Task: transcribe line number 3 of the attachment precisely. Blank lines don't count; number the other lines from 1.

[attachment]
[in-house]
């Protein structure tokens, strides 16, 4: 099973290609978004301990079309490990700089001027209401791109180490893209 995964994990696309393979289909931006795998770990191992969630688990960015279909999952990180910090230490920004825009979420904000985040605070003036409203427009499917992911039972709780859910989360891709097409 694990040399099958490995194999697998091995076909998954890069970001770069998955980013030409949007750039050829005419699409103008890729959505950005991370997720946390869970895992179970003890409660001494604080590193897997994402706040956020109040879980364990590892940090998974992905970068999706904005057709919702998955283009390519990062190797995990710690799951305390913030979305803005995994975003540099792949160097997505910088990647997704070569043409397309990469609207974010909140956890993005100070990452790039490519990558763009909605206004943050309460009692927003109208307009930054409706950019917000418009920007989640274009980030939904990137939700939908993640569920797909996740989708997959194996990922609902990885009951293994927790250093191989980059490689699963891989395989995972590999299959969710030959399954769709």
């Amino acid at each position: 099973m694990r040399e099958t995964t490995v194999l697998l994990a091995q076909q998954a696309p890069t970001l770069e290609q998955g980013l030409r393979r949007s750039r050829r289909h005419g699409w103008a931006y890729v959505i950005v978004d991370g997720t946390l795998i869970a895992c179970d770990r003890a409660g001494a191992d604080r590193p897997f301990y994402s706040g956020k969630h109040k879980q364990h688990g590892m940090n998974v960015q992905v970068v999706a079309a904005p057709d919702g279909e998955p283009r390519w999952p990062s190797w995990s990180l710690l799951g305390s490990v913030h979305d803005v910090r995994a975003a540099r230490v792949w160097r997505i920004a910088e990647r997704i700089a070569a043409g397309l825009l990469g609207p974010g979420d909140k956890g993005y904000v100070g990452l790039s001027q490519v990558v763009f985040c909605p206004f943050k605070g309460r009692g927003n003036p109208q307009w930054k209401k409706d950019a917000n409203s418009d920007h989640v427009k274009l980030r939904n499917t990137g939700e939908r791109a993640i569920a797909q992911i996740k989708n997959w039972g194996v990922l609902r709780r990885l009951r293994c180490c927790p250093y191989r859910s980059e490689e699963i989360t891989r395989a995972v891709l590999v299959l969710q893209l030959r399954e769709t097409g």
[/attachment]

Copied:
């Amino acid at each position: 099973m694990r040399e099958t995964t490995v194999l697998l994990a091995q076909q998954a696309p890069t970001l770069e290609q998955g980013l030409r393979r949007s750039r050829r289909h005419g699409w103008a931006y890729v959505i950005v978004d991370g997720t946390l795998i869970a895992c179970d770990r003890a409660g001494a191992d604080r590193p897997f301990y994402s706040g956020k969630h109040k879980q364990h688990g590892m940090n998974v960015q992905v970068v999706a079309a904005p057709d919702g279909e998955p283009r390519w999952p990062s190797w995990s990180l710690l799951g305390s490990v913030h979305d803005v910090r995994a975003a540099r230490v792949w160097r997505i920004a910088e990647r997704i700089a070569a043409g397309l825009l990469g609207p974010g979420d909140k956890g993005y904000v100070g990452l790039s001027q490519v990558v763009f985040c909605p206004f943050k605070g309460r009692g927003n003036p109208q307009w930054k209401k409706d950019a917000n409203s418009d920007h989640v427009k274009l980030r939904n499917t990137g939700e939908r791109a993640i569920a797909q992911i996740k989708n997959w039972g194996v990922l609902r709780r990885l009951r293994c180490c927790p250093y191989r859910s980059e490689e699963i989360t891989r395989a995972v891709l590999v299959l969710q893209l030959r399954e769709t097409g």